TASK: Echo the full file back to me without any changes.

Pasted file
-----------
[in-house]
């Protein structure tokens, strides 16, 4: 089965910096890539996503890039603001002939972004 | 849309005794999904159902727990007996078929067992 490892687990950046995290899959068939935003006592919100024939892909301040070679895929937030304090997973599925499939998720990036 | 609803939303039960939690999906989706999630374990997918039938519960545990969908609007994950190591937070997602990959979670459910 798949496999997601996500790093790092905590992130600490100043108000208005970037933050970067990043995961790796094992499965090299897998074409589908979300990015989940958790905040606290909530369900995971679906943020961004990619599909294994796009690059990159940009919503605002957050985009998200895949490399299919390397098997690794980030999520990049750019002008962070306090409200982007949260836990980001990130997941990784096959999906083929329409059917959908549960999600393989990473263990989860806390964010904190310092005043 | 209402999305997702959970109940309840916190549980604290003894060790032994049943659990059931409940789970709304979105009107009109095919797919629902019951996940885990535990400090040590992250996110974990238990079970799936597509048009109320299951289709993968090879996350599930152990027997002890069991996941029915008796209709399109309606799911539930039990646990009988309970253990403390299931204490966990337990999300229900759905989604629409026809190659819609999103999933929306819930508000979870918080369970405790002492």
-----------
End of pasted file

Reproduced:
[in-house]
């Protein structure tokens, strides 16, 4: 089965910096890539996503890039603001002939972004 | 849309005794999904159902727990007996078929067992 490892687990950046995290899959068939935003006592919100024939892909301040070679895929937030304090997973599925499939998720990036 | 609803939303039960939690999906989706999630374990997918039938519960545990969908609007994950190591937070997602990959979670459910 798949496999997601996500790093790092905590992130600490100043108000208005970037933050970067990043995961790796094992499965090299897998074409589908979300990015989940958790905040606290909530369900995971679906943020961004990619599909294994796009690059990159940009919503605002957050985009998200895949490399299919390397098997690794980030999520990049750019002008962070306090409200982007949260836990980001990130997941990784096959999906083929329409059917959908549960999600393989990473263990989860806390964010904190310092005043 | 209402999305997702959970109940309840916190549980604290003894060790032994049943659990059931409940789970709304979105009107009109095919797919629902019951996940885990535990400090040590992250996110974990238990079970799936597509048009109320299951289709993968090879996350599930152990027997002890069991996941029915008796209709399109309606799911539930039990646990009988309970253990403390299931204490966990337990999300229900759905989604629409026809190659819609999103999933929306819930508000979870918080369970405790002492």